I’m finding it impossible to get a good postfix setup on suse 11.
Is it possible to disable the suse sysconfig for postfix so I can properly control it myself.
I think my edits to the postfix config files are getting overridden from outside the config files, ie sysconfig/yast.
All I want to do is deliver incoming mail to local mailboxes and to relay mail for trusted networks. I don’t need or want sasl, tls or ldap at this stage - I want to see it work first. I have set mynetworks parameter in main.cf but this, and other stuff, seems to be getting ignored or produces unpredictable results.
In trying to do something simple am I making it too complicated?
I notice that mail system configuration is the one thing conspicuously absent from the suse system setup pdf docs.
Why is this?
Can someone please point me in the right direction.
If you change main.cf, SuSEconfig will no longer create it from /etc/sysconfig/postfix and you are on your own, which is what you wanted.
Having said that, there is generally no need to edit main.cf yourself. It all can be controlled from /etc/sysconfig/postfix and the defaults are nearly all suitable as is, no TLS, SASL or LDAP is selected by default. You also have to edit /etc/sysconfig/mail and set SMTPD_LISTEN_REMOTE=yes to be able to receive mail.
So have I actually made a mess of it all from the start by editing the config file myself? … oops
If so how do I get back on track?
I’m quite happy doing either but I need to do one or the other - not both.
I only delved into the config file cos it didn’t work out of the box.
You will see a main.cf.SuSEconfig in /etc/postfix I think. Move this to main.cf and you’re back under sysconfig control. Maybe also a master.cf.SuSEconfig, deal with it similarly.
I’ll give it a try.
Presumably if I get back under sysconfig control and set SMTPD_LISTEN_REMOTE=yes as you suggested it will then work “out of the box” maybe?
Is there anything particularly to consider when it comes to getting postfix working with dovecot? It works fine at the moment but I suspect sysconfig will break it because this didn’t work out of the box when I first started either.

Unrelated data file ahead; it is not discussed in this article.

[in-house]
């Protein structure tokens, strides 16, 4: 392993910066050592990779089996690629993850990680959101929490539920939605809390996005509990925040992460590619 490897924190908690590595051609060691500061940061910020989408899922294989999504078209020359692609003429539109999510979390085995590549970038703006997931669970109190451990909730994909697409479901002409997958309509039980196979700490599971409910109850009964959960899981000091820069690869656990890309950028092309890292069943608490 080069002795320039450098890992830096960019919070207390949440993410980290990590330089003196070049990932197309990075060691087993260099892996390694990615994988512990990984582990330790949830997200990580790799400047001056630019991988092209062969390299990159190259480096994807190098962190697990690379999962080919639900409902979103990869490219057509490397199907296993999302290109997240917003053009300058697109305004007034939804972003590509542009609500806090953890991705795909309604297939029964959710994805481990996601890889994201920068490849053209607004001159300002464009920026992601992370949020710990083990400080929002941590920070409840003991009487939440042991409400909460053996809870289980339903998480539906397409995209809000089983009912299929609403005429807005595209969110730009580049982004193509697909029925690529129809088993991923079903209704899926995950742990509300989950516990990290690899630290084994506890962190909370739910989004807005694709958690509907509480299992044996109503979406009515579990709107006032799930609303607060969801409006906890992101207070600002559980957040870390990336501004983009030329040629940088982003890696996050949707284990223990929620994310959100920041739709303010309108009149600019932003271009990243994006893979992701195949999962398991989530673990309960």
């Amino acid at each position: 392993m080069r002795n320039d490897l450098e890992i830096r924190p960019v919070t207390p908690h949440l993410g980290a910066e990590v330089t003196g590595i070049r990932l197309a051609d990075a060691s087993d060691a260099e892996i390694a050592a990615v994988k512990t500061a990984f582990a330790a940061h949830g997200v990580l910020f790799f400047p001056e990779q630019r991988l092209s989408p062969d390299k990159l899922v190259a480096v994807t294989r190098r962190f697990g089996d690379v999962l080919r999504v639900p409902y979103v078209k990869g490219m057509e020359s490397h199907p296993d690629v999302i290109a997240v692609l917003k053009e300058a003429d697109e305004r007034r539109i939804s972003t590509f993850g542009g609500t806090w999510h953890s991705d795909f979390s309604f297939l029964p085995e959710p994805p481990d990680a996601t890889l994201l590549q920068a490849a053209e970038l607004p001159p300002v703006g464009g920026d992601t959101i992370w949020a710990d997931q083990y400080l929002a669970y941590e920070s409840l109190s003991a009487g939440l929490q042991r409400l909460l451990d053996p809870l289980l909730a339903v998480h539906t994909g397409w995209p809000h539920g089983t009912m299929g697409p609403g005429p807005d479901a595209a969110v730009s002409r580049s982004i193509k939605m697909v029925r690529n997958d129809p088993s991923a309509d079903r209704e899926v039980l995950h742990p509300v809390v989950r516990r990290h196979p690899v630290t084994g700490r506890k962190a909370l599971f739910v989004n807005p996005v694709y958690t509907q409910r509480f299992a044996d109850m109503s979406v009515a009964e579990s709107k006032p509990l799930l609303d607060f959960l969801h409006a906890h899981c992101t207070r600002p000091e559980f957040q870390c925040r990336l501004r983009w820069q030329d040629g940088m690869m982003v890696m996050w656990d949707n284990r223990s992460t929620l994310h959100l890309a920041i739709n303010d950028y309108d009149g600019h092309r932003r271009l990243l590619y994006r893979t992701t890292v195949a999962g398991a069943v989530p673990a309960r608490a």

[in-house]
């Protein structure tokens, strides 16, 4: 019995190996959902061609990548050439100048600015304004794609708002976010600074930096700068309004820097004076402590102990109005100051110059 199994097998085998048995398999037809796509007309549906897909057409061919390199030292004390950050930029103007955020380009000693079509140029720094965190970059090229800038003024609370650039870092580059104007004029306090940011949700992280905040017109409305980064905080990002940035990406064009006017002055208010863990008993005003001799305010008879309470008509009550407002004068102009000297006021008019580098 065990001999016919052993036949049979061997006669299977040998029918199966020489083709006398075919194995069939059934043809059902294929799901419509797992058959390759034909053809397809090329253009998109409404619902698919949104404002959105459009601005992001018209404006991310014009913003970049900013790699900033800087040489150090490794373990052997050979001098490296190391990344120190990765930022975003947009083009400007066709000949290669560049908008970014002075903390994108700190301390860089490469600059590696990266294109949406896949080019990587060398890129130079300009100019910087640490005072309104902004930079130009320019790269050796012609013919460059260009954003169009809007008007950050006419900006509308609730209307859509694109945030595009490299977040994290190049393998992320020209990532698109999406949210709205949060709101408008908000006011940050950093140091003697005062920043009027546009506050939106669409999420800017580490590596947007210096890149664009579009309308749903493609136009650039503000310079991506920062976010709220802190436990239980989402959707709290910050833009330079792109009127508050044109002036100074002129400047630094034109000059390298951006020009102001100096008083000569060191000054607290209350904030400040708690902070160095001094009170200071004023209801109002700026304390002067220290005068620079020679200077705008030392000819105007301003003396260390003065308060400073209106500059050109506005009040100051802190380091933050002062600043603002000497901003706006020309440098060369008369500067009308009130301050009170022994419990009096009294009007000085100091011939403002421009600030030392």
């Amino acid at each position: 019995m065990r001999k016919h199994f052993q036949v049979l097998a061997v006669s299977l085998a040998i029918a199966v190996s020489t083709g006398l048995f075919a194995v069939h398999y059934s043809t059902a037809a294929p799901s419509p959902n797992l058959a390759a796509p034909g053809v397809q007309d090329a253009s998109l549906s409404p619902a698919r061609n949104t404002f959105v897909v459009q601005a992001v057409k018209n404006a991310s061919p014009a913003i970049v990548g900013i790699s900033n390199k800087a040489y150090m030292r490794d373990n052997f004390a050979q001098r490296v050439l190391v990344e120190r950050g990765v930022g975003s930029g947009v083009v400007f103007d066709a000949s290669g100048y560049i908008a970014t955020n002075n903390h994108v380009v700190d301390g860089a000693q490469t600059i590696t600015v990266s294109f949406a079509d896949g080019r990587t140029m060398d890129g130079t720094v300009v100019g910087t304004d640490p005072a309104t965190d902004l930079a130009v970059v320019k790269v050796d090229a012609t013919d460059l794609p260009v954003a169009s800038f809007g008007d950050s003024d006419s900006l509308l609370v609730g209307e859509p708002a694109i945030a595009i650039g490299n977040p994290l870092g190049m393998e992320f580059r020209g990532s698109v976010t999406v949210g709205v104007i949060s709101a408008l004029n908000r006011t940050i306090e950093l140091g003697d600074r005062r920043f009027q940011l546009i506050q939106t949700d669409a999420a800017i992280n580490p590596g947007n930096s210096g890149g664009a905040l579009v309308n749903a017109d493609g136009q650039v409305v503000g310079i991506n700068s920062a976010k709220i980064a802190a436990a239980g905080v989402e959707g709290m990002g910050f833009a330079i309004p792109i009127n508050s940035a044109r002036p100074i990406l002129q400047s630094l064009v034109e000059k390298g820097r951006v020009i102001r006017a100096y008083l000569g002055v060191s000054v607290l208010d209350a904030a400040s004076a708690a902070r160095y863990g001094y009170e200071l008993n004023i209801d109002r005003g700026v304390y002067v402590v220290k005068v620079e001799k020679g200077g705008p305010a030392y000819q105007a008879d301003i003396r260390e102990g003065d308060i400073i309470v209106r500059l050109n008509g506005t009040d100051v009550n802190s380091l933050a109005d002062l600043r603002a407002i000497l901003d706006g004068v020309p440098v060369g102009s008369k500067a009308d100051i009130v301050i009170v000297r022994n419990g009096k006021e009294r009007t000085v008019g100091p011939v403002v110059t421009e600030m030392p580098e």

There are one or two settings you need to set in dovecot.conf but they don’t interact with postfix settings.
One thing I changed in the default postfix and dovecot settings was to use Maildir storage format instead of mbox storage format. But actually I didn’t do anything to the postfix config since my mail is filtered through procmail and procmail delivers to Maildir. So my only changes to sysconfig/postfix were RELAYHOST and POSTFIX_ADD_MYNETWORKS_STYLE=“subnet”, on the assumption that you are serving your LAN. RELAYHOST is important to set to your ISP’s relay because if you are on a dynamic address broadband connection the IP address range is probably blacklisted by recipients.
To set Maildir format in sysconfig/postfix you would add:
Notice the special prefix POSTFIX_ADD_
I don’t want to relay our mail through an ISP. ISPs don’t like the size of our attachments. I have set all the DNS stuff, MX records etc. (I have been running a windows based mailserver in this way for years but want to move it to suse). Also, I want to accept mail from trusted networks only so I should probably set mynetworks as a list of IPs somewhere?
Am I correct in assuming from your replies that sysconfig keeps a shadow copy of the config files and then overwrites the /etc/postfix/main.cf, etc? Does it do more than this? The reason I ask is that I’m sure my main.cf was correct but it just seemed to be getting overridden.
SuSEconfig generates main.cf from the sysconfig and if it hasn’t been modified by the user (I think it does a checksum comparison or a shadow copy, not sure which), it installs it. As I said, if you modified main.cf yourself, SuSEconfig would have left it alone. And SuSEconfig is only run when YaST is run, or when invoked explicitly.
Thanks for your help.
I think I understand things better now.
One thing to watch out for is that for directives in main.cf, whether handwritten or generated, the last one wins. E.g. if you have
setting = something
then later down the file
setting = another thing
the last one wins. So if you keep editing the first instance, it will have no effect. To see all the current directives, do